- Data Analysis: Computational procedures for data collection, storage, and access; large-scale data processing, dealing with biased/imperfect/uncertain data, human interaction with data, statistical/computational models, technical challenges, communicating results, visualisation, etc.
- Methodologies: Qualitative/quantitative/mixed methods, gaps in theory and practice, secondary data analysis, web scraping, randomised controlled trials, sentiment analysis, Bayesian approaches and graphical models, biologically inspired models, real-time and historical data processing, simulation and modeling, small area estimation, correlation & causality based models, and other relevant methods.
- Data Sources: Government administrative data, official statistics, commercial and non-profit data, user-generated web content (blogs, wikis, discussion forums, posts, chats, tweets, podcasting, pins, digital images, video, audio files, advertisements, etc.), search engine data, data gathered by connected people and devices (e.g. wearable technology, mobile devices, Internet of Things), tracking data (including GPS/geolocation data, traffic and other transport sensor data, CCTV images etc.,), satellite and aerial imagery, and other relevant data sources.
- Policy/Application Domains: Security, health, cities, public administration, economy, science and innovation, finance, energy, environment, social policy areas (education, migration, etc.) and other relevant domains.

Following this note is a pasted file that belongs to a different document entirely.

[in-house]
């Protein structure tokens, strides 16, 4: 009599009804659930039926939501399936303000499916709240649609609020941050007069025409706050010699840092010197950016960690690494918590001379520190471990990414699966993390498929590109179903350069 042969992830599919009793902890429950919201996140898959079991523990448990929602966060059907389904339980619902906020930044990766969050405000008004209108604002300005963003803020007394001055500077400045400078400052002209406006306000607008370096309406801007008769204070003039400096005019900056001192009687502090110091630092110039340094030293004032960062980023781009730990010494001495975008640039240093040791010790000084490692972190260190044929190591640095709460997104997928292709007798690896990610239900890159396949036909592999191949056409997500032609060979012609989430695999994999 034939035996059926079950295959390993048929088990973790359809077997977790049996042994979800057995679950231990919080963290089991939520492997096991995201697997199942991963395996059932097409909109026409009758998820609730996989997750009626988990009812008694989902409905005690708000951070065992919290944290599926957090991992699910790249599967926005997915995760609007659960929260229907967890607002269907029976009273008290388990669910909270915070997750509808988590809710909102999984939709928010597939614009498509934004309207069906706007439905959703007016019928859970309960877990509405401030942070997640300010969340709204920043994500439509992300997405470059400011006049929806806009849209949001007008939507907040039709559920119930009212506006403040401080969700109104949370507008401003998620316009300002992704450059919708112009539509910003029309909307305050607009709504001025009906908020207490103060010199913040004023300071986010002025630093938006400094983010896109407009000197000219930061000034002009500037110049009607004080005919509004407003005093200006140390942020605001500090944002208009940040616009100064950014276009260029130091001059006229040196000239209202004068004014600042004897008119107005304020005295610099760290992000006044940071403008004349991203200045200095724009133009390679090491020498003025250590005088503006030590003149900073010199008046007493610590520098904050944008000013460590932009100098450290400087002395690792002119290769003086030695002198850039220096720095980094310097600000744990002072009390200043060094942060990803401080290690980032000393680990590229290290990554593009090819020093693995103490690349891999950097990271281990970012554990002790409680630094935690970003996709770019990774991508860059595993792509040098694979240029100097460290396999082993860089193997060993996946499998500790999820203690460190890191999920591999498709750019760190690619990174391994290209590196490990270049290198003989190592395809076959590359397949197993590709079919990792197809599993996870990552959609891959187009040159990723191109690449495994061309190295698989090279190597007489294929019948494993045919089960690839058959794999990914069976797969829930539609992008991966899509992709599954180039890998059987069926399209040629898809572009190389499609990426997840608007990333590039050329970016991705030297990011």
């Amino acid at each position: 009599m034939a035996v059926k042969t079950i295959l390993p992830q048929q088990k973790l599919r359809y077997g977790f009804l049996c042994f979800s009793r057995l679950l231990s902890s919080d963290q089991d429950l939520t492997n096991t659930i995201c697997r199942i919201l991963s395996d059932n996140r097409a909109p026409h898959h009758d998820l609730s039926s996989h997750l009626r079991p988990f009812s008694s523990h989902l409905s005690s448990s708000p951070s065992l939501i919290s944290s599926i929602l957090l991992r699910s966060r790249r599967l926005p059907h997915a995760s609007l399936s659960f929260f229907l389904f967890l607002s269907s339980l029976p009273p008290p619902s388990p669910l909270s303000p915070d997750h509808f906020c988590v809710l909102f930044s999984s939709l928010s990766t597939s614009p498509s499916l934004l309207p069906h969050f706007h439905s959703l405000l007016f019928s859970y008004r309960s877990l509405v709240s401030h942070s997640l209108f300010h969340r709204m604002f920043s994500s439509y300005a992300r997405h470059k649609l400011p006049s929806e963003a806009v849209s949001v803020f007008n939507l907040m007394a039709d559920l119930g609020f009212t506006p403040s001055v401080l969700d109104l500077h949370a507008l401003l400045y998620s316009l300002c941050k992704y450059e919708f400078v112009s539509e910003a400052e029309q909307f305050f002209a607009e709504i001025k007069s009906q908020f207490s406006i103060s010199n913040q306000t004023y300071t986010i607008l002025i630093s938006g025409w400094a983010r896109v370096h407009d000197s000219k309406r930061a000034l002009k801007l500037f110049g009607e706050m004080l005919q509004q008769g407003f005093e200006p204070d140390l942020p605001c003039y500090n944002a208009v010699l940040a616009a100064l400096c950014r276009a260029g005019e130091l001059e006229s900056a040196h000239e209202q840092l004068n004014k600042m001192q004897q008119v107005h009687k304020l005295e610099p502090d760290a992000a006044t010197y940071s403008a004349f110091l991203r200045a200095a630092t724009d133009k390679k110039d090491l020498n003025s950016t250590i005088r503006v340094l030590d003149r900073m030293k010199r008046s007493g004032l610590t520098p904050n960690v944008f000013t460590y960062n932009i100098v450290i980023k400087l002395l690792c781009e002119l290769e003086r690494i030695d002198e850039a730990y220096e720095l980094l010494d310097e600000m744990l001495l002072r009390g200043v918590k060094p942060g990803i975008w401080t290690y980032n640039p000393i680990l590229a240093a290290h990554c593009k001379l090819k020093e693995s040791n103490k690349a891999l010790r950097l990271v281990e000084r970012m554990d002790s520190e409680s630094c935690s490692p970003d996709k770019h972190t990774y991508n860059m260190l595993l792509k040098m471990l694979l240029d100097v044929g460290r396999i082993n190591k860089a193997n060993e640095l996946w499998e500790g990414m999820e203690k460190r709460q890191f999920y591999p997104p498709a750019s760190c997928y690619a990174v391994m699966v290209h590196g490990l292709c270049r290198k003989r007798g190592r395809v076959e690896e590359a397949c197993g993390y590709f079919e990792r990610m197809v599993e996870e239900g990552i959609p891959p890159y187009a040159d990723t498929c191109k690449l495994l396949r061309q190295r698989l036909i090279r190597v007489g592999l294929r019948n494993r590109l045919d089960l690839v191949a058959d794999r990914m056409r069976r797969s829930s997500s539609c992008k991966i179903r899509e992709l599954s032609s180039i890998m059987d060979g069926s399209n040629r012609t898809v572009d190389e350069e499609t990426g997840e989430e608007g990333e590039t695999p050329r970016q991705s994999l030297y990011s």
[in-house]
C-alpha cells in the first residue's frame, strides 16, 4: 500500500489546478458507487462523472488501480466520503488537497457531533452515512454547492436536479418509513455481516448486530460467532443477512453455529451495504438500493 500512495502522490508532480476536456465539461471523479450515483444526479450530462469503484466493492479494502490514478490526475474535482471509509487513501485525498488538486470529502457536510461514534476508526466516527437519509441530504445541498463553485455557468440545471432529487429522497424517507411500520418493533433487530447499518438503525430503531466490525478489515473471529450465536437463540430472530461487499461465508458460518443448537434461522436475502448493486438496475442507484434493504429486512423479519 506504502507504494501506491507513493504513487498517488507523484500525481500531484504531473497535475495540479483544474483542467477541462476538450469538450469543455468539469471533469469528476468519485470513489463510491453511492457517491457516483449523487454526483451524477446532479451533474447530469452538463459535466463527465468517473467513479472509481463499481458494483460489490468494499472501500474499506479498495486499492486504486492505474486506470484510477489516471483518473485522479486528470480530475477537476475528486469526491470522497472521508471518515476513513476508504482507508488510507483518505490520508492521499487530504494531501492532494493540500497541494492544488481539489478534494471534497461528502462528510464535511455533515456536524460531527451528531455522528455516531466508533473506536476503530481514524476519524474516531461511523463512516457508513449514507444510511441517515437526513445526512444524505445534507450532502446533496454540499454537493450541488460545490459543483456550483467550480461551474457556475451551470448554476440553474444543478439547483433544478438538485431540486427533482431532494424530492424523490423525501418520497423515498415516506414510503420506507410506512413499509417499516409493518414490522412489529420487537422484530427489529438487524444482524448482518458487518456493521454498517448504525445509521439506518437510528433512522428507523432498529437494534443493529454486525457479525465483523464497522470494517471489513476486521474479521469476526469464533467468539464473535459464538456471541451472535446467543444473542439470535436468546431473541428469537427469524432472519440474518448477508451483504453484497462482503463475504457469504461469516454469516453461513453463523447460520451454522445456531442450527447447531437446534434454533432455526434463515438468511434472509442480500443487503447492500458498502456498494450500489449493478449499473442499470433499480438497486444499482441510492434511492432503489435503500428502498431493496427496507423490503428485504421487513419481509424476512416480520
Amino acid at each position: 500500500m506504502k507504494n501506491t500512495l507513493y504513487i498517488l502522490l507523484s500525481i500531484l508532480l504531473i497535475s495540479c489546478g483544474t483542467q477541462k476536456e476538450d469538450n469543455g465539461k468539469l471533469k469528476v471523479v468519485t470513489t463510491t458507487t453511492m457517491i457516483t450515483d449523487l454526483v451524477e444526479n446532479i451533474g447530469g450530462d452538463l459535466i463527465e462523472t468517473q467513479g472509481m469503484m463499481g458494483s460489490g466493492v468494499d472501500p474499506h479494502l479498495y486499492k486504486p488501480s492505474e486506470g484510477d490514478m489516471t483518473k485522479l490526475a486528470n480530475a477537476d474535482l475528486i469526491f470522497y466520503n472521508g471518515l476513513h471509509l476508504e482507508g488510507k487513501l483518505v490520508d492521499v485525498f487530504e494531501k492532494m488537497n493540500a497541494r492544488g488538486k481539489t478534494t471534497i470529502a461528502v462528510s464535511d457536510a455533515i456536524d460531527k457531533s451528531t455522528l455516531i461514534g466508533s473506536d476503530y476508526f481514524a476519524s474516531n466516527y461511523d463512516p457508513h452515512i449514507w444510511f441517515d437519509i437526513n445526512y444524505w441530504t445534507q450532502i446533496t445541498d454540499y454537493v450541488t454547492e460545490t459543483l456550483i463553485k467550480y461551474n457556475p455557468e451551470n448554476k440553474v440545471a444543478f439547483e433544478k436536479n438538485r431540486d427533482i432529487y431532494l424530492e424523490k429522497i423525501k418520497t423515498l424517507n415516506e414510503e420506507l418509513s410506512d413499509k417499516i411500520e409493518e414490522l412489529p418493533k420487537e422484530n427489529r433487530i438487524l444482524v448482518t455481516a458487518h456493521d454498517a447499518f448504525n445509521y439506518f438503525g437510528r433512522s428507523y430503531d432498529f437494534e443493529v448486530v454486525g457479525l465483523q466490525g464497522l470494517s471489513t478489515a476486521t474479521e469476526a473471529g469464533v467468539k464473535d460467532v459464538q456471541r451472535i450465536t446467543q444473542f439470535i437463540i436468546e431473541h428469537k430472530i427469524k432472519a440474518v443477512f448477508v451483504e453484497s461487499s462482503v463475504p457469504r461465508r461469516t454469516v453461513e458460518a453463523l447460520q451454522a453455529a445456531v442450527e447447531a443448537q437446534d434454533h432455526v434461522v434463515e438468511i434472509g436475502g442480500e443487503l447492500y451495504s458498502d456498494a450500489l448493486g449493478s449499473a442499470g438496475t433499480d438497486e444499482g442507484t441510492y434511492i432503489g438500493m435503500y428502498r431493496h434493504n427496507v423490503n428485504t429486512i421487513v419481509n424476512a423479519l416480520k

Data for Policy 2016 Conference Programme is available here!
Are children’s rights being newly infringed or enhanced in the digital age? Such questions concern researchers, child rights’ advocates, and internet governance experts. Yet children’s needs and experiences in the digital age are often neglected in high-level debates about global internet provision and governance and children’s rights are treated as a minority interest and seen as demanding exceptional treatment from adult society. Further, current debates frequently emphasise the risks children potentially face online and underline their right to protection, but much less attention is gven to children’s provision and participation rights online.
The conference will foster an international debate on key issues related to children’s and young people’s rights in the digital age, including: child and youth participation rights; online opportunities and risks; inequalities and digital exclusion; policy and multi-stakeholder governance; the role of peers and peer culture; participatory research; e-learning, health promotion and creativity in the digital environment; cross-generational dynamics of online engagement.
The conference includes a plenary presentation from Global Kids Online. It will begin at midday on 26 July and close at midday on 27 July to enable delegates to make the journey to Leicester for the opening of IAMCR 2016 (approximately one-hour train journey). For more details, visit the conference website.
The Social Media & Society conference series has been bringing together social media researchers annually since 2010. This year’s meeting in London (UK) was the first time it was held outside of Canada. For CaSMa this offered an excellent opportunity to present the results of the work Andrew Moffat at the Horizon CDT did for our POET project. Follow these links for more information about Andrew’s project, poster he presented at SM&S 16 and the report he wrote about his work.